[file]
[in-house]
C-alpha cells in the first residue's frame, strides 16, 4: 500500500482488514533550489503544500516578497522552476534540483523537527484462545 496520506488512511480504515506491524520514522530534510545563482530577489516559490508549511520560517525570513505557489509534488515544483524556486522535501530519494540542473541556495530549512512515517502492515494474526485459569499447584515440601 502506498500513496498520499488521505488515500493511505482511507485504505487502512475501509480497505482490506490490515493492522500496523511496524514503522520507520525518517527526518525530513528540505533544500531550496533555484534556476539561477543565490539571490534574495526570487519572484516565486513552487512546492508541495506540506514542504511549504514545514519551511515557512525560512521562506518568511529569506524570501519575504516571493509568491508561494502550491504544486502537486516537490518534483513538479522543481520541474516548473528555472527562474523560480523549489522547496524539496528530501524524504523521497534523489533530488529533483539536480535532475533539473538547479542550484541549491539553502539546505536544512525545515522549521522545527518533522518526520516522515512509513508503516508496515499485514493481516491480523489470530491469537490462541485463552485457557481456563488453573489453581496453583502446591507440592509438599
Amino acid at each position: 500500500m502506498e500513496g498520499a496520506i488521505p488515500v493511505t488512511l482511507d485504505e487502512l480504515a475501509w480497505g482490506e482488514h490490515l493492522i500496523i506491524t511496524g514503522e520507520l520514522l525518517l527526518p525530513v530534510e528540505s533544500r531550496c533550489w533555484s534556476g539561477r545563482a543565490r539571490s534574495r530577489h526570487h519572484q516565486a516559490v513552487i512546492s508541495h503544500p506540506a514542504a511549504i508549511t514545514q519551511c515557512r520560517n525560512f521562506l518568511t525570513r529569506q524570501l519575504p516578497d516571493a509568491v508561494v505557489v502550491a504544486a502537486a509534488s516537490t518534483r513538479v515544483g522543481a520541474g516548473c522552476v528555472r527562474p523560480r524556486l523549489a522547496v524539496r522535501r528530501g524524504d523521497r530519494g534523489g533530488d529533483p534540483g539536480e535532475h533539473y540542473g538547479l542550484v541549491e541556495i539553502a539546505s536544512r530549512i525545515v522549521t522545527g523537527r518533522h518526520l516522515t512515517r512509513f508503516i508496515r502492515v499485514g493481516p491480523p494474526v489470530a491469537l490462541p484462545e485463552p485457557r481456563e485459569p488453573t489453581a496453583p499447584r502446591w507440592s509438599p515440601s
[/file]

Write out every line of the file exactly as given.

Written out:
[in-house]
C-alpha cells in the first residue's frame, strides 16, 4: 500500500482488514533550489503544500516578497522552476534540483523537527484462545 496520506488512511480504515506491524520514522530534510545563482530577489516559490508549511520560517525570513505557489509534488515544483524556486522535501530519494540542473541556495530549512512515517502492515494474526485459569499447584515440601 502506498500513496498520499488521505488515500493511505482511507485504505487502512475501509480497505482490506490490515493492522500496523511496524514503522520507520525518517527526518525530513528540505533544500531550496533555484534556476539561477543565490539571490534574495526570487519572484516565486513552487512546492508541495506540506514542504511549504514545514519551511515557512525560512521562506518568511529569506524570501519575504516571493509568491508561494502550491504544486502537486516537490518534483513538479522543481520541474516548473528555472527562474523560480523549489522547496524539496528530501524524504523521497534523489533530488529533483539536480535532475533539473538547479542550484541549491539553502539546505536544512525545515522549521522545527518533522518526520516522515512509513508503516508496515499485514493481516491480523489470530491469537490462541485463552485457557481456563488453573489453581496453583502446591507440592509438599
Amino acid at each position: 500500500m502506498e500513496g498520499a496520506i488521505p488515500v493511505t488512511l482511507d485504505e487502512l480504515a475501509w480497505g482490506e482488514h490490515l493492522i500496523i506491524t511496524g514503522e520507520l520514522l525518517l527526518p525530513v530534510e528540505s533544500r531550496c533550489w533555484s534556476g539561477r545563482a543565490r539571490s534574495r530577489h526570487h519572484q516565486a516559490v513552487i512546492s508541495h503544500p506540506a514542504a511549504i508549511t514545514q519551511c515557512r520560517n525560512f521562506l518568511t525570513r529569506q524570501l519575504p516578497d516571493a509568491v508561494v505557489v502550491a504544486a502537486a509534488s516537490t518534483r513538479v515544483g522543481a520541474g516548473c522552476v528555472r527562474p523560480r524556486l523549489a522547496v524539496r522535501r528530501g524524504d523521497r530519494g534523489g533530488d529533483p534540483g539536480e535532475h533539473y540542473g538547479l542550484v541549491e541556495i539553502a539546505s536544512r530549512i525545515v522549521t522545527g523537527r518533522h518526520l516522515t512515517r512509513f508503516i508496515r502492515v499485514g493481516p491480523p494474526v489470530a491469537l490462541p484462545e485463552p485457557r481456563e485459569p488453573t489453581a496453583p499447584r502446591w507440592s509438599p515440601s